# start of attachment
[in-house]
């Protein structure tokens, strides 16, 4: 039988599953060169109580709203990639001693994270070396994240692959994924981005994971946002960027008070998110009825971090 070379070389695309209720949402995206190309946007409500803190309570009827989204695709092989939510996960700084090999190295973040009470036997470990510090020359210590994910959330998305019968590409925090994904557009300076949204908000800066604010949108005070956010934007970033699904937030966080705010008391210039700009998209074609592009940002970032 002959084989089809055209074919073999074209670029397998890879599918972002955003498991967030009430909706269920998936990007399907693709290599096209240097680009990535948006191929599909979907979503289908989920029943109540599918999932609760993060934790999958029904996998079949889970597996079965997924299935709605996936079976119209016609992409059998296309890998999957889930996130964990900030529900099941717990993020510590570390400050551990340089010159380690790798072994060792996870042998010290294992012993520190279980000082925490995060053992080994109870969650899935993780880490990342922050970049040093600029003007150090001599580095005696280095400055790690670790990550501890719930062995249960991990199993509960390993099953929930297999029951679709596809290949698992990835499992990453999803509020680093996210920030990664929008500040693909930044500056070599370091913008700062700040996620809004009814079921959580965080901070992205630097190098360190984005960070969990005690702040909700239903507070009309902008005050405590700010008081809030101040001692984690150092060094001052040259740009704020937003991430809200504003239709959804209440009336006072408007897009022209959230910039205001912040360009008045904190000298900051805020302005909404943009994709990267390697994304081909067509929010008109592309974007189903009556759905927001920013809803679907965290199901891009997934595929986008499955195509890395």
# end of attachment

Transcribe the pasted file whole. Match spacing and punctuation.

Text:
[in-house]
């Protein structure tokens, strides 16, 4: 039988599953060169109580709203990639001693994270070396994240692959994924981005994971946002960027008070998110009825971090 070379070389695309209720949402995206190309946007409500803190309570009827989204695709092989939510996960700084090999190295973040009470036997470990510090020359210590994910959330998305019968590409925090994904557009300076949204908000800066604010949108005070956010934007970033699904937030966080705010008391210039700009998209074609592009940002970032 002959084989089809055209074919073999074209670029397998890879599918972002955003498991967030009430909706269920998936990007399907693709290599096209240097680009990535948006191929599909979907979503289908989920029943109540599918999932609760993060934790999958029904996998079949889970597996079965997924299935709605996936079976119209016609992409059998296309890998999957889930996130964990900030529900099941717990993020510590570390400050551990340089010159380690790798072994060792996870042998010290294992012993520190279980000082925490995060053992080994109870969650899935993780880490990342922050970049040093600029003007150090001599580095005696280095400055790690670790990550501890719930062995249960991990199993509960390993099953929930297999029951679709596809290949698992990835499992990453999803509020680093996210920030990664929008500040693909930044500056070599370091913008700062700040996620809004009814079921959580965080901070992205630097190098360190984005960070969990005690702040909700239903507070009309902008005050405590700010008081809030101040001692984690150092060094001052040259740009704020937003991430809200504003239709959804209440009336006072408007897009022209959230910039205001912040360009008045904190000298900051805020302005909404943009994709990267390697994304081909067509929010008109592309974007189903009556759905927001920013809803679907965290199901891009997934595929986008499955195509890395």